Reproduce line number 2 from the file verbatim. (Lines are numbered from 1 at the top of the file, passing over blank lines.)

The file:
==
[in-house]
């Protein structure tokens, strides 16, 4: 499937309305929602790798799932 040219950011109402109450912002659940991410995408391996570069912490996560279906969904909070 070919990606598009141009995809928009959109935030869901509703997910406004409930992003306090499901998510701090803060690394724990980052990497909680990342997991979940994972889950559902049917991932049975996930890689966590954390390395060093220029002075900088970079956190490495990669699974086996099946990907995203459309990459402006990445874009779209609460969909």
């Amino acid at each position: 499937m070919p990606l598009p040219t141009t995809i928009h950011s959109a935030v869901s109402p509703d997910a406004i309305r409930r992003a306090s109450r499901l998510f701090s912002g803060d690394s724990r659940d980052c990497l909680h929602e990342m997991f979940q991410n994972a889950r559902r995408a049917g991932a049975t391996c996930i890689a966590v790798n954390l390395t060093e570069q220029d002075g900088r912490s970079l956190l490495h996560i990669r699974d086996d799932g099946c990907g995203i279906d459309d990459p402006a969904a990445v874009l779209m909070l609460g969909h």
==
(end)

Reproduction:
């Protein structure tokens, strides 16, 4: 499937309305929602790798799932 040219950011109402109450912002659940991410995408391996570069912490996560279906969904909070 070919990606598009141009995809928009959109935030869901509703997910406004409930992003306090499901998510701090803060690394724990980052990497909680990342997991979940994972889950559902049917991932049975996930890689966590954390390395060093220029002075900088970079956190490495990669699974086996099946990907995203459309990459402006990445874009779209609460969909």